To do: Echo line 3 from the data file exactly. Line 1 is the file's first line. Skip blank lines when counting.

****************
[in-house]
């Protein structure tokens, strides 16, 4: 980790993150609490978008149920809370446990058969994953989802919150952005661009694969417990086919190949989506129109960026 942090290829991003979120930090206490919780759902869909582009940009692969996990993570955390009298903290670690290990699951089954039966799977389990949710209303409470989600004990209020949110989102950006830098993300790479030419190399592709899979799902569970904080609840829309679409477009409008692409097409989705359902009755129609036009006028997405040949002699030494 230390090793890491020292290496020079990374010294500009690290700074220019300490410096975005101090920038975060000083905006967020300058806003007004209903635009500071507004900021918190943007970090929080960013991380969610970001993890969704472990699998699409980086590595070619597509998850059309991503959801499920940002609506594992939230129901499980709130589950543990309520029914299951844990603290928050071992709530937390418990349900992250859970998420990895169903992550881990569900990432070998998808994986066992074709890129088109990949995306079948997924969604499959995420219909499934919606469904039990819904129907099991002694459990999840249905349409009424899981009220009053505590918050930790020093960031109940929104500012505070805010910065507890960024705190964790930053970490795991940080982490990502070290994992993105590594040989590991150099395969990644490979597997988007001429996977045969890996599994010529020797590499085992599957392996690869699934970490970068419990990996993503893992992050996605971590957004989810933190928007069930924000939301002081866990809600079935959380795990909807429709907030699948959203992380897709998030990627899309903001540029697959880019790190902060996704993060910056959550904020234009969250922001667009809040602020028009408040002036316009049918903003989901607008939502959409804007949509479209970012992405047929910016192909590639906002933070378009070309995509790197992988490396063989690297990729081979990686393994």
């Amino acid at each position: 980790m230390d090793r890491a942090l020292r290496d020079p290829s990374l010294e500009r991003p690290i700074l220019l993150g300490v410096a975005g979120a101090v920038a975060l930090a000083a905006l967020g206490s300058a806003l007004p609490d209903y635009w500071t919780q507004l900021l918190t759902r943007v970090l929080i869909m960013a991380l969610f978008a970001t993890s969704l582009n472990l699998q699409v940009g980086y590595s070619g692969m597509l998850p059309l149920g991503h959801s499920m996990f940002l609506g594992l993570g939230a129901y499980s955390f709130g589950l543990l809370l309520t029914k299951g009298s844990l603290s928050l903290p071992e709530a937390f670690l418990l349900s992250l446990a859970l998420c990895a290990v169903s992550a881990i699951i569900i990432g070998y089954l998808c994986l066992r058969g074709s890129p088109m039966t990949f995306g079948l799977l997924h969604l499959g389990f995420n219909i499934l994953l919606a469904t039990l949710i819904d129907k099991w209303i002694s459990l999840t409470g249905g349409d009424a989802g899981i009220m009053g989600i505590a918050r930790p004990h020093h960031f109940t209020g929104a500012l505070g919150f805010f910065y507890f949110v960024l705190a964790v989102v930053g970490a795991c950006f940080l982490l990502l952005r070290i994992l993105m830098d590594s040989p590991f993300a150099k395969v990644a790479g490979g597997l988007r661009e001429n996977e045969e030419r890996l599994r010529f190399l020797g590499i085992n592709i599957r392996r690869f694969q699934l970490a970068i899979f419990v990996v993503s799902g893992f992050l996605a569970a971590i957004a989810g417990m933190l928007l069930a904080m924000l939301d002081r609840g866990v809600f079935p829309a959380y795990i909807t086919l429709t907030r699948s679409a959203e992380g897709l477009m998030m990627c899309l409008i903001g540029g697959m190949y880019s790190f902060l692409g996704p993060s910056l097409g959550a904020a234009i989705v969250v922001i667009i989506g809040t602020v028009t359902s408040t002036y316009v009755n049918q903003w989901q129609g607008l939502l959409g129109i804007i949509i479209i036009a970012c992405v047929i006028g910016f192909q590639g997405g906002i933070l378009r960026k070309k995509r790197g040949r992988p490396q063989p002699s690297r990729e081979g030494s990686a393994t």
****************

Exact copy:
């Amino acid at each position: 980790m230390d090793r890491a942090l020292r290496d020079p290829s990374l010294e500009r991003p690290i700074l220019l993150g300490v410096a975005g979120a101090v920038a975060l930090a000083a905006l967020g206490s300058a806003l007004p609490d209903y635009w500071t919780q507004l900021l918190t759902r943007v970090l929080i869909m960013a991380l969610f978008a970001t993890s969704l582009n472990l699998q699409v940009g980086y590595s070619g692969m597509l998850p059309l149920g991503h959801s499920m996990f940002l609506g594992l993570g939230a129901y499980s955390f709130g589950l543990l809370l309520t029914k299951g009298s844990l603290s928050l903290p071992e709530a937390f670690l418990l349900s992250l446990a859970l998420c990895a290990v169903s992550a881990i699951i569900i990432g070998y089954l998808c994986l066992r058969g074709s890129p088109m039966t990949f995306g079948l799977l997924h969604l499959g389990f995420n219909i499934l994953l919606a469904t039990l949710i819904d129907k099991w209303i002694s459990l999840t409470g249905g349409d009424a989802g899981i009220m009053g989600i505590a918050r930790p004990h020093h960031f109940t209020g929104a500012l505070g919150f805010f910065y507890f949110v960024l705190a964790v989102v930053g970490a795991c950006f940080l982490l990502l952005r070290i994992l993105m830098d590594s040989p590991f993300a150099k395969v990644a790479g490979g597997l988007r661009e001429n996977e045969e030419r890996l599994r010529f190399l020797g590499i085992n592709i599957r392996r690869f694969q699934l970490a970068i899979f419990v990996v993503s799902g893992f992050l996605a569970a971590i957004a989810g417990m933190l928007l069930a904080m924000l939301d002081r609840g866990v809600f079935p829309a959380y795990i909807t086919l429709t907030r699948s679409a959203e992380g897709l477009m998030m990627c899309l409008i903001g540029g697959m190949y880019s790190f902060l692409g996704p993060s910056l097409g959550a904020a234009i989705v969250v922001i667009i989506g809040t602020v028009t359902s408040t002036y316009v009755n049918q903003w989901q129609g607008l939502l959409g129109i804007i949509i479209i036009a970012c992405v047929i006028g910016f192909q590639g997405g906002i933070l378009r960026k070309k995509r790197g040949r992988p490396q063989p002699s690297r990729e081979g030494s990686a393994t």